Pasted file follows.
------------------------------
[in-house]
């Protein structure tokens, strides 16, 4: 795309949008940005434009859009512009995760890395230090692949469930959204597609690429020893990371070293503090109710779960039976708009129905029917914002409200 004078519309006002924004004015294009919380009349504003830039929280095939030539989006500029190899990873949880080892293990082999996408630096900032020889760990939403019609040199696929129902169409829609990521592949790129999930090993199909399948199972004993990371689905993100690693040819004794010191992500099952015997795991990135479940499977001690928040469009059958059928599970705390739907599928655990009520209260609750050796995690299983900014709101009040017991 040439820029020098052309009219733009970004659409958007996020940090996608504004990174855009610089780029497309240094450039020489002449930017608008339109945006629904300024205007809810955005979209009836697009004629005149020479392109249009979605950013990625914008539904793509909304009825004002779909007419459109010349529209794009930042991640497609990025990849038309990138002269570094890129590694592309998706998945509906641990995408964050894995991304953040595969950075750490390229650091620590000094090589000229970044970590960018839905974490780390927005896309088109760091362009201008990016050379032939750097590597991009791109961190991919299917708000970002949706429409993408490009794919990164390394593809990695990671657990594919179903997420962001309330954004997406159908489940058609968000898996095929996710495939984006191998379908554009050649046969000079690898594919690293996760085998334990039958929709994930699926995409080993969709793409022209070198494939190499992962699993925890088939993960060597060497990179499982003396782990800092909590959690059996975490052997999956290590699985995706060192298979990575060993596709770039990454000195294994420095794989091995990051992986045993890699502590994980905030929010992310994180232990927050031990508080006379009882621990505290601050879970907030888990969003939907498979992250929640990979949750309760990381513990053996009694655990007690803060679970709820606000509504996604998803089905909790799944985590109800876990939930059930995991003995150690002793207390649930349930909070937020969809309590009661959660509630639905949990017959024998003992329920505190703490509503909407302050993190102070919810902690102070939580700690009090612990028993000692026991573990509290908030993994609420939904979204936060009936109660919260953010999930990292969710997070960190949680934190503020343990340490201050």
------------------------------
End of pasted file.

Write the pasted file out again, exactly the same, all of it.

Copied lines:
[in-house]
């Protein structure tokens, strides 16, 4: 795309949008940005434009859009512009995760890395230090692949469930959204597609690429020893990371070293503090109710779960039976708009129905029917914002409200 004078519309006002924004004015294009919380009349504003830039929280095939030539989006500029190899990873949880080892293990082999996408630096900032020889760990939403019609040199696929129902169409829609990521592949790129999930090993199909399948199972004993990371689905993100690693040819004794010191992500099952015997795991990135479940499977001690928040469009059958059928599970705390739907599928655990009520209260609750050796995690299983900014709101009040017991 040439820029020098052309009219733009970004659409958007996020940090996608504004990174855009610089780029497309240094450039020489002449930017608008339109945006629904300024205007809810955005979209009836697009004629005149020479392109249009979605950013990625914008539904793509909304009825004002779909007419459109010349529209794009930042991640497609990025990849038309990138002269570094890129590694592309998706998945509906641990995408964050894995991304953040595969950075750490390229650091620590000094090589000229970044970590960018839905974490780390927005896309088109760091362009201008990016050379032939750097590597991009791109961190991919299917708000970002949706429409993408490009794919990164390394593809990695990671657990594919179903997420962001309330954004997406159908489940058609968000898996095929996710495939984006191998379908554009050649046969000079690898594919690293996760085998334990039958929709994930699926995409080993969709793409022209070198494939190499992962699993925890088939993960060597060497990179499982003396782990800092909590959690059996975490052997999956290590699985995706060192298979990575060993596709770039990454000195294994420095794989091995990051992986045993890699502590994980905030929010992310994180232990927050031990508080006379009882621990505290601050879970907030888990969003939907498979992250929640990979949750309760990381513990053996009694655990007690803060679970709820606000509504996604998803089905909790799944985590109800876990939930059930995991003995150690002793207390649930349930909070937020969809309590009661959660509630639905949990017959024998003992329920505190703490509503909407302050993190102070919810902690102070939580700690009090612990028993000692026991573990509290908030993994609420939904979204936060009936109660919260953010999930990292969710997070960190949680934190503020343990340490201050």